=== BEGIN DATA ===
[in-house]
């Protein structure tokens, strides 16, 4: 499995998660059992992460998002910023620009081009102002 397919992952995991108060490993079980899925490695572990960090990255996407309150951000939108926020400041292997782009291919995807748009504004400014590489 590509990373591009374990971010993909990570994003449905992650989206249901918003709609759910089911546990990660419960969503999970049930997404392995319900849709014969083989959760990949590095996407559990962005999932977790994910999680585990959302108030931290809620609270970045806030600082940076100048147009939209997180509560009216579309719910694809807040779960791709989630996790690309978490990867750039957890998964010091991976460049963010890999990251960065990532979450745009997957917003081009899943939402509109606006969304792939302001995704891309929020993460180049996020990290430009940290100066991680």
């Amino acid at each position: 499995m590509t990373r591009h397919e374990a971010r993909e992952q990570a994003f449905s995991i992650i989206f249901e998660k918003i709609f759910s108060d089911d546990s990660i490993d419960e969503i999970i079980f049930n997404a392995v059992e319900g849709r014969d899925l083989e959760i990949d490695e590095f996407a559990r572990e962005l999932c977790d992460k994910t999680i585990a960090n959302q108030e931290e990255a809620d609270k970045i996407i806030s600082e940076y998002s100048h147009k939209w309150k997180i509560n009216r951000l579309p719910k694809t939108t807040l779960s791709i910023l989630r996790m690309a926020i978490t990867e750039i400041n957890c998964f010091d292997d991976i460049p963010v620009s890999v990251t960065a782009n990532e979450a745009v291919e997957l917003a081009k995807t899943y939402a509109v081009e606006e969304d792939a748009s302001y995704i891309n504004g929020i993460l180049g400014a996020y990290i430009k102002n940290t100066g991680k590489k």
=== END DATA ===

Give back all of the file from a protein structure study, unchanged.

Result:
[in-house]
């Protein structure tokens, strides 16, 4: 499995998660059992992460998002910023620009081009102002 397919992952995991108060490993079980899925490695572990960090990255996407309150951000939108926020400041292997782009291919995807748009504004400014590489 590509990373591009374990971010993909990570994003449905992650989206249901918003709609759910089911546990990660419960969503999970049930997404392995319900849709014969083989959760990949590095996407559990962005999932977790994910999680585990959302108030931290809620609270970045806030600082940076100048147009939209997180509560009216579309719910694809807040779960791709989630996790690309978490990867750039957890998964010091991976460049963010890999990251960065990532979450745009997957917003081009899943939402509109606006969304792939302001995704891309929020993460180049996020990290430009940290100066991680």
């Amino acid at each position: 499995m590509t990373r591009h397919e374990a971010r993909e992952q990570a994003f449905s995991i992650i989206f249901e998660k918003i709609f759910s108060d089911d546990s990660i490993d419960e969503i999970i079980f049930n997404a392995v059992e319900g849709r014969d899925l083989e959760i990949d490695e590095f996407a559990r572990e962005l999932c977790d992460k994910t999680i585990a960090n959302q108030e931290e990255a809620d609270k970045i996407i806030s600082e940076y998002s100048h147009k939209w309150k997180i509560n009216r951000l579309p719910k694809t939108t807040l779960s791709i910023l989630r996790m690309a926020i978490t990867e750039i400041n957890c998964f010091d292997d991976i460049p963010v620009s890999v990251t960065a782009n990532e979450a745009v291919e997957l917003a081009k995807t899943y939402a509109v081009e606006e969304d792939a748009s302001y995704i891309n504004g929020i993460l180049g400014a996020y990290i430009k102002n940290t100066g991680k590489k």